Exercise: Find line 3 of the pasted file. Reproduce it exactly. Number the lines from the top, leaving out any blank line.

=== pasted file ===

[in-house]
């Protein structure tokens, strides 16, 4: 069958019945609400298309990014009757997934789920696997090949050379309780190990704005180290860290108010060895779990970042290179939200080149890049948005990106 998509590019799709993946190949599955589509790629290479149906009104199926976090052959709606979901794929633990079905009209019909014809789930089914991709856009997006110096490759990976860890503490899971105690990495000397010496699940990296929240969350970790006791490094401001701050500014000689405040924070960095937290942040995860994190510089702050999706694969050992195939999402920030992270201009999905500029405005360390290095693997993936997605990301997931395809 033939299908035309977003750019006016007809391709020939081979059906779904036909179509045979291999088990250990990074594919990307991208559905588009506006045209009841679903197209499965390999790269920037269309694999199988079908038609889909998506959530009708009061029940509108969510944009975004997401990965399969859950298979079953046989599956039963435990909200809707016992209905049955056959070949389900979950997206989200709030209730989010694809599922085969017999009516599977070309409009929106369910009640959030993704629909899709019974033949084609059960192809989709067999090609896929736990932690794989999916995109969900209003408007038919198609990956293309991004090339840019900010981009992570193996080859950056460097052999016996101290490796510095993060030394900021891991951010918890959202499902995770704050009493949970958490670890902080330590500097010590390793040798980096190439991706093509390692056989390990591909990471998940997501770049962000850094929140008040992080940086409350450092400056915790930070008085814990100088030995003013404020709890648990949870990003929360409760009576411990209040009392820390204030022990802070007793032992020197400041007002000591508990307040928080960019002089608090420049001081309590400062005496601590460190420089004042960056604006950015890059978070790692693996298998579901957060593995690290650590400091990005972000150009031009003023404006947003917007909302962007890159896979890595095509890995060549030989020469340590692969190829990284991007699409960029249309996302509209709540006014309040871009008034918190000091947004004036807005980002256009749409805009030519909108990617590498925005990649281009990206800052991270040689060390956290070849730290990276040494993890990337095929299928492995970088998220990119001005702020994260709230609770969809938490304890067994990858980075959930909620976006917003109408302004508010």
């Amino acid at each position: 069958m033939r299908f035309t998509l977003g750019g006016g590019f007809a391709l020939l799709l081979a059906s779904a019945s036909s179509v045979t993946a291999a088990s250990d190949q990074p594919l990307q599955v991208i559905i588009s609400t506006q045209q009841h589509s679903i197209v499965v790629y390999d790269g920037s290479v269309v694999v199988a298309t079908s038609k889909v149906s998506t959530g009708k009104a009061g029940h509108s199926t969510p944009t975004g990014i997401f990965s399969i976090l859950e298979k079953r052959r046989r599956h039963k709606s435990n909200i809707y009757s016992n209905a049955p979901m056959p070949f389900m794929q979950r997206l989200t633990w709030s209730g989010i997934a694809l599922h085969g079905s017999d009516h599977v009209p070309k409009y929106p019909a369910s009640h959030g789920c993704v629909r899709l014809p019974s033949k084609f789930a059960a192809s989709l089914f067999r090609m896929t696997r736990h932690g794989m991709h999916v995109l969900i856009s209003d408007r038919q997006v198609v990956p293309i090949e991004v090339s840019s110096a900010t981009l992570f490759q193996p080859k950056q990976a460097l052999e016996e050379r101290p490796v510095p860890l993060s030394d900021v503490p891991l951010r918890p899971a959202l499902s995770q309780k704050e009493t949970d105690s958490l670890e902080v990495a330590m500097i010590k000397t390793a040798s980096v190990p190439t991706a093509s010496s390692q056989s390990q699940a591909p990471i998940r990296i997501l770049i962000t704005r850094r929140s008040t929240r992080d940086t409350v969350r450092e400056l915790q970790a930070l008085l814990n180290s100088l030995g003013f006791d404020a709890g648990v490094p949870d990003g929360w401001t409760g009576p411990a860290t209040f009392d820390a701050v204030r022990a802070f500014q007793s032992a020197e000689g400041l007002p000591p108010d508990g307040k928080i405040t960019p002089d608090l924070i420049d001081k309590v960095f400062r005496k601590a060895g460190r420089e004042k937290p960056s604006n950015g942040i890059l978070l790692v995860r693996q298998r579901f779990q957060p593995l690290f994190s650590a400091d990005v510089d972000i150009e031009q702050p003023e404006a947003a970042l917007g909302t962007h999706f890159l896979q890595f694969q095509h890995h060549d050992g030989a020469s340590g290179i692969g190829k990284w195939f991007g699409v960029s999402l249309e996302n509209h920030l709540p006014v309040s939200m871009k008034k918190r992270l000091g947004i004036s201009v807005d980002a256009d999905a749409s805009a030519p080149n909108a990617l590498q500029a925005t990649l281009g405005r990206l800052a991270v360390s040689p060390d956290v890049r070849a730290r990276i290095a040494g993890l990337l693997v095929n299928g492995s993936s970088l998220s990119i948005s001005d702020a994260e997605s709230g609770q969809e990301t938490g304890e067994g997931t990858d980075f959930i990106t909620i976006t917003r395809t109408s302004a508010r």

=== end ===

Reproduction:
């Amino acid at each position: 069958m033939r299908f035309t998509l977003g750019g006016g590019f007809a391709l020939l799709l081979a059906s779904a019945s036909s179509v045979t993946a291999a088990s250990d190949q990074p594919l990307q599955v991208i559905i588009s609400t506006q045209q009841h589509s679903i197209v499965v790629y390999d790269g920037s290479v269309v694999v199988a298309t079908s038609k889909v149906s998506t959530g009708k009104a009061g029940h509108s199926t969510p944009t975004g990014i997401f990965s399969i976090l859950e298979k079953r052959r046989r599956h039963k709606s435990n909200i809707y009757s016992n209905a049955p979901m056959p070949f389900m794929q979950r997206l989200t633990w709030s209730g989010i997934a694809l599922h085969g079905s017999d009516h599977v009209p070309k409009y929106p019909a369910s009640h959030g789920c993704v629909r899709l014809p019974s033949k084609f789930a059960a192809s989709l089914f067999r090609m896929t696997r736990h932690g794989m991709h999916v995109l969900i856009s209003d408007r038919q997006v198609v990956p293309i090949e991004v090339s840019s110096a900010t981009l992570f490759q193996p080859k950056q990976a460097l052999e016996e050379r101290p490796v510095p860890l993060s030394d900021v503490p891991l951010r918890p899971a959202l499902s995770q309780k704050e009493t949970d105690s958490l670890e902080v990495a330590m500097i010590k000397t390793a040798s980096v190990p190439t991706a093509s010496s390692q056989s390990q699940a591909p990471i998940r990296i997501l770049i962000t704005r850094r929140s008040t929240r992080d940086t409350v969350r450092e400056l915790q970790a930070l008085l814990n180290s100088l030995g003013f006791d404020a709890g648990v490094p949870d990003g929360w401001t409760g009576p411990a860290t209040f009392d820390a701050v204030r022990a802070f500014q007793s032992a020197e000689g400041l007002p000591p108010d508990g307040k928080i405040t960019p002089d608090l924070i420049d001081k309590v960095f400062r005496k601590a060895g460190r420089e004042k937290p960056s604006n950015g942040i890059l978070l790692v995860r693996q298998r579901f779990q957060p593995l690290f994190s650590a400091d990005v510089d972000i150009e031009q702050p003023e404006a947003a970042l917007g909302t962007h999706f890159l896979q890595f694969q095509h890995h060549d050992g030989a020469s340590g290179i692969g190829k990284w195939f991007g699409v960029s999402l249309e996302n509209h920030l709540p006014v309040s939200m871009k008034k918190r992270l000091g947004i004036s201009v807005d980002a256009d999905a749409s805009a030519p080149n909108a990617l590498q500029a925005t990649l281009g405005r990206l800052a991270v360390s040689p060390d956290v890049r070849a730290r990276i290095a040494g993890l990337l693997v095929n299928g492995s993936s970088l998220s990119i948005s001005d702020a994260e997605s709230g609770q969809e990301t938490g304890e067994g997931t990858d980075f959930i990106t909620i976006t917003r395809t109408s302004a508010r």